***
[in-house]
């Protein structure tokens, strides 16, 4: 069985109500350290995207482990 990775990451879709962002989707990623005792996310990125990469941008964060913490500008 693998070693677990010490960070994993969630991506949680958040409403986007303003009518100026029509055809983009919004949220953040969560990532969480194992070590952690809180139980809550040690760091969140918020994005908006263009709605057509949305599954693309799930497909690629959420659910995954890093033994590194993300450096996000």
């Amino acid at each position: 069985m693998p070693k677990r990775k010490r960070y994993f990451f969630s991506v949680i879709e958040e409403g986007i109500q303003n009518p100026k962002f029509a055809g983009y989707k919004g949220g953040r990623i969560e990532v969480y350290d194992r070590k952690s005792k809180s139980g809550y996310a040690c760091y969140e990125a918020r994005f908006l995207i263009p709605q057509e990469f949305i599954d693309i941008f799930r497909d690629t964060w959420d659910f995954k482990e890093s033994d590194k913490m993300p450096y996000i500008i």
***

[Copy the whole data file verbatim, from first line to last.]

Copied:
[in-house]
């Protein structure tokens, strides 16, 4: 069985109500350290995207482990 990775990451879709962002989707990623005792996310990125990469941008964060913490500008 693998070693677990010490960070994993969630991506949680958040409403986007303003009518100026029509055809983009919004949220953040969560990532969480194992070590952690809180139980809550040690760091969140918020994005908006263009709605057509949305599954693309799930497909690629959420659910995954890093033994590194993300450096996000």
């Amino acid at each position: 069985m693998p070693k677990r990775k010490r960070y994993f990451f969630s991506v949680i879709e958040e409403g986007i109500q303003n009518p100026k962002f029509a055809g983009y989707k919004g949220g953040r990623i969560e990532v969480y350290d194992r070590k952690s005792k809180s139980g809550y996310a040690c760091y969140e990125a918020r994005f908006l995207i263009p709605q057509e990469f949305i599954d693309i941008f799930r497909d690629t964060w959420d659910f995954k482990e890093s033994d590194k913490m993300p450096y996000i500008i």